Sometimes it can be very difficult to tell the difference between globus sensation and dysphagia. As mentioned above, one clue could be that unlike someone with dysphagia, someone with globus sensation does not usually have any problems eating or drinking. Also, dysphagia can be constant and may get gradually worse over time, whereas globus sensation symptoms tend to come and go.
What investigations might be needed?
If your doctor suspects globus sensation, you will usually be referred to an ear, nose and throat specialist for an examination. To ensure that there is no other underlying condition that could explain your symptoms, the specialist will usually examine your mouth, nose and throat in the outpatient clinic, using a flexible telescope passed via your nose.
Sometimes, if the diagnosis of globus sensation is not clear, various other investigations may also be suggested. These may include:
- Chest X-ray.
- Gastroscopy - this is a test to look inside the oesophagus, the stomach and the duodenum (the first part of the small intestine) using an endoscope (a thin, flexible telescope) that is passed through the mouth. See separate leaflet called Gastroscopy (Endoscopy) for further details.
- Barium swallow - this is a test that helps to visualise and look for problems in the oesophagus. The gut (gastrointestinal tract) does not show up very well on ordinary X-ray pictures. However, if you drink a white liquid that contains a chemical called barium sulphate, the outline of the upper parts of the gut (oesophagus, stomach and small intestines) shows up clearly on X-ray pictures. This is because X-rays do not pass through barium. See separate leaflet called Barium Swallow/Meal/Follow Through for further details.
- Oesophageal manometry - this is a test where a pressure-sensitive tube is passed via your nose and mouth into your oesophagus to measure the pressure of the muscle contractions in the oesophagus.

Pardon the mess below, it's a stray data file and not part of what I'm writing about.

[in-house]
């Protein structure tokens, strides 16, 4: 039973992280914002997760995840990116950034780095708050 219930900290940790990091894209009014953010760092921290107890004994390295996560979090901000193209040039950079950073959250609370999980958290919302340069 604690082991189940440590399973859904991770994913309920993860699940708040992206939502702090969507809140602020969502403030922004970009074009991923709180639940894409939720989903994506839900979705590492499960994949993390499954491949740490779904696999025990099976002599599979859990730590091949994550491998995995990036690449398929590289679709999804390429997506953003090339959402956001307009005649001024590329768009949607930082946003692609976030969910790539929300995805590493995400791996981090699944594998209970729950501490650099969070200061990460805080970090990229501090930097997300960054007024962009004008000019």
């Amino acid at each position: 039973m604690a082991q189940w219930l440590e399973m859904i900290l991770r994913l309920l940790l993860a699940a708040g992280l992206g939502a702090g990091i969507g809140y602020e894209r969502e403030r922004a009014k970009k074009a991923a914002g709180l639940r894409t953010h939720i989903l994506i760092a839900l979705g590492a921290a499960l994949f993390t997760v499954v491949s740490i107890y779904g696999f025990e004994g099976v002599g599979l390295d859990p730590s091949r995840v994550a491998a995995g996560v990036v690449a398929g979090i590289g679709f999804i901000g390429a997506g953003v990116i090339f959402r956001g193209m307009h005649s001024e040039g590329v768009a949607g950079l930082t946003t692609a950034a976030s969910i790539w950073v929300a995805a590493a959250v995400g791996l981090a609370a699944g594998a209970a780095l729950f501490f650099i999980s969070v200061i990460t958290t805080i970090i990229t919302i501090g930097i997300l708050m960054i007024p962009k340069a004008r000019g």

- Videofluoroscopy - this is a bit like a barium swallow. Different drinks and foods are mixed with barium and you are asked to do various things like swallow, move your head, etc after drinking or eating the mixture. X-ray pictures are taken and your swallowing can be examined.
- pH monitoring - during this test, a thin tube is passed through your nose and mouth and into your oesophagus. A monitor that is attached to the tube can measure the pH (acid level) in your oesophagus.
What is the treatment for globus sensation?
For many people with globus sensation, having their symptoms explained may be all that is needed. Just knowing that they do not have a serious underlying problem like cancer can be very reassuring.
For others, various treatments may be suggested. For example:
- Physiotherapy for the muscles around the throat. You may be referred to a speech and language therapist for this type of physiotherapy.
- Treatment for postnasal drip - for example, treatment with a nasal spray.
- Treatment for acid reflux, including antacid medicines and acid-suppressing medicines. For further details see separate leaflet called Acid Reflux and Oesophagitis.
- Smoking cessation. For further details, see separate leaflet called Tips to Help You Stop Smoking.
- Treatment for stress, if this is a problem.
Further reading & references
- Owen W; ABC of the upper gastrointestinal tract. Dysphagia. BMJ. 2001 Oct 13;323(7317):850-3.
- Finkenbine R, Miele VJ; Globus hystericus: a brief review. Gen Hosp Psychiatry. 2004 Jan-Feb;26(1):78-82.
- Tokashiki R, Yamaguchi H, Nakamura K, et al; Globus sensation caused by gastroesophageal reflux disease. Auris Nasus Larynx. 2002 Oct;29(4):347-51.
- NJ Greenburger; Lump in Throat, The Merck Manual, March 2008
- Cashman EC, Donnelly MJ; The natural history of globus pharyngeus. Int J Otolaryngol. 2010;2010:159630. Epub 2010 Dec 27.
- Harar RP, Kumar S, Saeed MA, et al; Management of globus pharyngeus: review of 699 cases. J Laryngol Otol. 2004 Jul;118(7):522-7.
- Lee BE, Kim GH; Globus pharyngeus: A review of its etiology, diagnosis and treatment. World J Gastroenterol. 2012 May 28;18(20):2462-71.
Disclaimer: This article is for information only and should not be used for the diagnosis or treatment of medical conditions. EMIS has used all reasonable care in compiling the information but make no warranty as to its accuracy. Consult a doctor or other health care professional for diagnosis and treatment of medical conditions. For details see our conditions.
Dr Tim Kenny
Dr Michelle Wright
Dr Tim Kenny